Katerra buys timber leaders Michael Green, plans massive CLT factory
SPOKANE, Wash. - In just three years, Canadian firm Katerra has become a $3 billion construction and tech giant.
And now it's expanding into architecture with the purchase of Vancouver's cross-laminated timber (CLT) masters Michael Green Architecture (MGA). The company is also planning a 250,000-square-foot CLT factory in Spokane, Washington.
“Katerra is thrilled to welcome MGA,” said Michael Marks, chairman and co-founder of Katerra. “Michael Green and his team have built a reputation for engaging design and leadership in the use of mass timber. This goes a long way to support our mission to utilize cutting-edge technology and systems to revolutionize the construction industry.”
Michael Green is best known for being a major proponent of cross-laminated timber construction in North America and is behind two of the continent's largest CLT structures: the T3 220,000-square-foot office building in Minneapolis and the Wood Innovation and Design Centre in British Columbia.
It's also designing a 500,000-square-foot skyscraper in New Jersey - which will be the largest mass timber building in the United States.
“It’s an unusual deal: they effectively bought our brand,” Green told the NAHB Builders Show. “It couldn’t be a better scenario: we get all of Katerra’s cool innovation capacity and R&D. We’ve been developing product concepts for mass timber and now we’ll be able to get into the shop and create some major leaps forward.”
Katerra says its upcoming 250,000-square-foot Washington plant will help scale up U.S. production of CLT so that the material can be more broadly adopted across the construction industry. Katerra's manufacturing presence in the region will provide hundreds of jobs and stimulate additional jobs through the larger supply chain and associated industries, including design, engineering, and construction. More than 150 construction-specific jobs will be created to build the CLT factory.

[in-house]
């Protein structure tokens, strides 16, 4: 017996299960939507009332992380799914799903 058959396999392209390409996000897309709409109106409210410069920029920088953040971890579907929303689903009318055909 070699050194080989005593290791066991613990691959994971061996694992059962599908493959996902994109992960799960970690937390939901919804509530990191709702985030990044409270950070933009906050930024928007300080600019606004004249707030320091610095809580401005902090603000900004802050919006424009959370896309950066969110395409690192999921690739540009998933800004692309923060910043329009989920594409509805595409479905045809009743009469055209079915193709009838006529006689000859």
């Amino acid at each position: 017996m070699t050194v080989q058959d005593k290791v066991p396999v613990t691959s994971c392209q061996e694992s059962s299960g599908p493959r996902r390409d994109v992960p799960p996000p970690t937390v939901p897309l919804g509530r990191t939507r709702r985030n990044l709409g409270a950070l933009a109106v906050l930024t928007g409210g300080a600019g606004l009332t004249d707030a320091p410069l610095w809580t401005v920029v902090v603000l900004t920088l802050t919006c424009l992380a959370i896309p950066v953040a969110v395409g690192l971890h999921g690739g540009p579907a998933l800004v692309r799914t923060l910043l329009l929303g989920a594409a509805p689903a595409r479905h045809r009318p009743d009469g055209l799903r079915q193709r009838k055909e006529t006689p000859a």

Photo by Adera
Cross-laminated timber, or CLT, is a key ingredient in the so-called timber towers - multi-story high rises built of wood, some reaching 18 stories or higher. Katerra says CLT is valued due to its low carbon footprint and strength. Check out how CLT buildings are built.
“CLT... is a material that creates beautiful spaces, is designed for manufacturing, and is sustainable all at the same time,” said Michael Marks, chairman and co-founder of Katerra. “This material represents a great opportunity to create new value within the construction industry and will be central to many of the projects we’ll be designing and building. We feel very comfortable and excited, particularly with the knowledgeable team we have, to make the jump into manufacturing mass timber. We are ready to help bring mass timber to the mainstream of U.S. construction.”
Katerra is already applying its high-tech construction techniques to manufacture building sections in an existing Phoenix factory, in processes similar to auto plants. The Phoenix plant uses CR Onsrud and Laguna machinery, and fabricates rooms and building sections, including cabinetry, plumbing and wiring.
The advanced manufacturing lines can produce a 24-unit garden style walk-up every two weeks (600 apartments per year); cabinets and countertops for 15,000 apartments per year (41 apartments per day); and 12,000 door assemblies per year (33 apartments per day).


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Robert Dalheim

Robert Dalheim is an editor at the Woodworking Network. Along with publishing online news articles, he writes feature stories for the FDMC print publication. He can be reached at [email protected].